This task is primarily about finding the centre of rotation that maps A onto A', B onto B', C onto C', etc.
However, it involves two further ideas:
1. the rotation applies to all points in the plane, of which one, the centre, remains invariant;
2. it is easier to visualise a rotation when the centre is on the object.

The position of point E is not important, though one possible position is two units below B on the object.

One way to find F is by trial and error:
• choose a location for E and for F;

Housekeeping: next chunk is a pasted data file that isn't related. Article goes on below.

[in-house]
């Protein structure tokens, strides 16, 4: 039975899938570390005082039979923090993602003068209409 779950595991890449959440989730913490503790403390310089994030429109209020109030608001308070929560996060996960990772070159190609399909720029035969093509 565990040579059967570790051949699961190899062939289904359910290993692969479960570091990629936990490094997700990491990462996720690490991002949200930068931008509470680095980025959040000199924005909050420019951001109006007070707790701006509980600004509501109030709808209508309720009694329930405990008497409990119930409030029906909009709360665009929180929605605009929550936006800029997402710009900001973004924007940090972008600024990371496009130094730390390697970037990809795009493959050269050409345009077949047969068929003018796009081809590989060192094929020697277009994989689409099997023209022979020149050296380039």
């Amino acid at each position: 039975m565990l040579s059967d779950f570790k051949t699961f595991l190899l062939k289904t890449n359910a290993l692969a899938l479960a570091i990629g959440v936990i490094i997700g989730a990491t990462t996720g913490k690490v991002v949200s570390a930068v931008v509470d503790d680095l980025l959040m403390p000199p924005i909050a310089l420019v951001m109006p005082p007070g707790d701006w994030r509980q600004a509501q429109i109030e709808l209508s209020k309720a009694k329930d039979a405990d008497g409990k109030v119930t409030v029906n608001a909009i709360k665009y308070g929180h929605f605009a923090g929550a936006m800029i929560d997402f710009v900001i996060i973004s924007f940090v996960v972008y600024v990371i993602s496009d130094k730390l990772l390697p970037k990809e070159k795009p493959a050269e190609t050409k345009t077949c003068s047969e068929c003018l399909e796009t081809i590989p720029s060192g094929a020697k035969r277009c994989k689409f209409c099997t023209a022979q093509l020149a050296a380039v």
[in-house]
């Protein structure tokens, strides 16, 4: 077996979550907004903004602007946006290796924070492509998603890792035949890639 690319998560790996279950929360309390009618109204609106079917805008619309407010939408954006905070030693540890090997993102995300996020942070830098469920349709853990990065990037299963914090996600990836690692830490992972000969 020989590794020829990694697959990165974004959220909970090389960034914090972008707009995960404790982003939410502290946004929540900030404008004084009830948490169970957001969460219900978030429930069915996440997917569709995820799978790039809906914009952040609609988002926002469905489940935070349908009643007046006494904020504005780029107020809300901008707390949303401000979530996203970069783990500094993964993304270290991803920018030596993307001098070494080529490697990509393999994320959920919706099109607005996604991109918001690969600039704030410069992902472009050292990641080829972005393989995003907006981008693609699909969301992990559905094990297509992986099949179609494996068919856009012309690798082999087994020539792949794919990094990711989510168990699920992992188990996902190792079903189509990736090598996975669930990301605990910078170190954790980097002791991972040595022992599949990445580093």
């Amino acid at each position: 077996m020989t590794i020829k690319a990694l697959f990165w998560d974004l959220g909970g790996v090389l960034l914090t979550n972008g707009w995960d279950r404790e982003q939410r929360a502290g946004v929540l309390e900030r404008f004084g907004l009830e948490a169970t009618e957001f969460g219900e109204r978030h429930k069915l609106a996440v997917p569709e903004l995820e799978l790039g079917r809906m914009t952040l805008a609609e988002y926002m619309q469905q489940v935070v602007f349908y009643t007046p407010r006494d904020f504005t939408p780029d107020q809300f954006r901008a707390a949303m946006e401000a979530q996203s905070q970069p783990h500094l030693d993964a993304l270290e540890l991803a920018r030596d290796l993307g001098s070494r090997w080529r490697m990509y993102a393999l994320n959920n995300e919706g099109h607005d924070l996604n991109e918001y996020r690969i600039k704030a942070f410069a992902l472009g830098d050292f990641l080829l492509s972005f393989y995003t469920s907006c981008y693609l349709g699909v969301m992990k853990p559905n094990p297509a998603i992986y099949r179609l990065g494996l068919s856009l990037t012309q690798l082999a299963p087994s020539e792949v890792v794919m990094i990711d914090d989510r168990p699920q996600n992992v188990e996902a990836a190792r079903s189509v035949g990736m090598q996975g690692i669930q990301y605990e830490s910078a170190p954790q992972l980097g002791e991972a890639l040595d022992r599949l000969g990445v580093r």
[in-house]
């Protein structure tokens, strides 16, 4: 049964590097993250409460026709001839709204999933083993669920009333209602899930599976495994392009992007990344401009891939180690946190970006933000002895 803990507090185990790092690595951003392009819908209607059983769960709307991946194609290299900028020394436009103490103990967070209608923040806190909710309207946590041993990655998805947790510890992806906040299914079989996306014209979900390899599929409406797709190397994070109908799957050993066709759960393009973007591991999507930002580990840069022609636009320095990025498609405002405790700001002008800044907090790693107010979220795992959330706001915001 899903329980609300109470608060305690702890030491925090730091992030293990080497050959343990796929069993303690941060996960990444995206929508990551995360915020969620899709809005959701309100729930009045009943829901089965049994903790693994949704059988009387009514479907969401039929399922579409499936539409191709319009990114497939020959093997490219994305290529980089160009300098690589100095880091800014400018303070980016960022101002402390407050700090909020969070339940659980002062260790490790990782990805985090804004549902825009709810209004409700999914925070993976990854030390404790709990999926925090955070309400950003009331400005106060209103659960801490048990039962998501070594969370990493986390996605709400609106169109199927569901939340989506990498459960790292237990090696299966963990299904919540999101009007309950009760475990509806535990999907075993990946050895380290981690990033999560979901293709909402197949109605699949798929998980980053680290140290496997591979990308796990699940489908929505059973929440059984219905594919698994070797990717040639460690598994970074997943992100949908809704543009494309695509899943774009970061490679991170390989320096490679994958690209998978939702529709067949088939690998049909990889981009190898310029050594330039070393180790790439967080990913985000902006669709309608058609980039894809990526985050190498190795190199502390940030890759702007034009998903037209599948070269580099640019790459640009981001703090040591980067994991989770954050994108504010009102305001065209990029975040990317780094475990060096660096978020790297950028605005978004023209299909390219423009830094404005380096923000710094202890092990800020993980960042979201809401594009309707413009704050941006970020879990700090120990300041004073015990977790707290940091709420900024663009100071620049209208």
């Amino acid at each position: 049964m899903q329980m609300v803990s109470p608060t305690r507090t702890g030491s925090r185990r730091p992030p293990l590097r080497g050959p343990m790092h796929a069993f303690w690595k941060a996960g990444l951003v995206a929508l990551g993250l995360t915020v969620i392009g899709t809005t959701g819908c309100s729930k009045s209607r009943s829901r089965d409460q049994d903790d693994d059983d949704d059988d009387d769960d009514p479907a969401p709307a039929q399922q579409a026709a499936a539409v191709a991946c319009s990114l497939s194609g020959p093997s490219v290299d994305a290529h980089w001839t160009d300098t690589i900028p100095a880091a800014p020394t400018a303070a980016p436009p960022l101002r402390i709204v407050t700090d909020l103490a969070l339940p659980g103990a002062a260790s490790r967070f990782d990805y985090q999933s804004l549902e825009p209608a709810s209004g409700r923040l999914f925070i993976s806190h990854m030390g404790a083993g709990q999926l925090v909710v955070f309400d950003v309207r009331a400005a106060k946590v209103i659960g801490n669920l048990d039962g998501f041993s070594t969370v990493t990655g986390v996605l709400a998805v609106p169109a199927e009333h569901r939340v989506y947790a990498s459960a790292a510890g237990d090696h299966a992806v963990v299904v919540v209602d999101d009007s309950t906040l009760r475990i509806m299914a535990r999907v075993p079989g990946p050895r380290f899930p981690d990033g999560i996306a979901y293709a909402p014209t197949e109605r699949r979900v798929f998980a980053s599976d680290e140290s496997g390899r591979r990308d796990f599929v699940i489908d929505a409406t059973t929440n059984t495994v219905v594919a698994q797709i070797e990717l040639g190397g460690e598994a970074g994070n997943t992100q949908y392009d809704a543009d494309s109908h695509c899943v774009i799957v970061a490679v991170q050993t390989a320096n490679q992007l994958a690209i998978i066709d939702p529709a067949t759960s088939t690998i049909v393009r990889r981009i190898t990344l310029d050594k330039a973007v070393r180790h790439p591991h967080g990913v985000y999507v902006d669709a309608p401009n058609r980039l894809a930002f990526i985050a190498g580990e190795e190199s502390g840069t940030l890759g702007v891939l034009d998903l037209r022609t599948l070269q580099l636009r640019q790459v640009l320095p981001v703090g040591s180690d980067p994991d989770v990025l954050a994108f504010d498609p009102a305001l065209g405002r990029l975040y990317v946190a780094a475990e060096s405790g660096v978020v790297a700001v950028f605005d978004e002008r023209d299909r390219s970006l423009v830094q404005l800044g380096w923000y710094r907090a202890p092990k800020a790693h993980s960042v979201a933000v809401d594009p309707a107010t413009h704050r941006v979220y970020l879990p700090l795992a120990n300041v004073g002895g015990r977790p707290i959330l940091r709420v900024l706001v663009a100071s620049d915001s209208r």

• draw the corresponding points E' and F', making sure the whole zig-zag object (ABCDEF) and the whole zig-zag image (A'B'C'D'E'F') are congruent;
• adjust F so that F and F' coincide.
This can be quite fun and can lead to some surprises (though making sure the object and image are congruent can be challenging).

An extreme trial and error example, where the zig-zag ends up with 9 segments, is shown on the final page: PPS.
However, we start by seeing what the rotation of the visible part of the zig-zag line (ABCD) should look like: NEXT PAGE

a high-res pdf file of this new GEOaa-zz task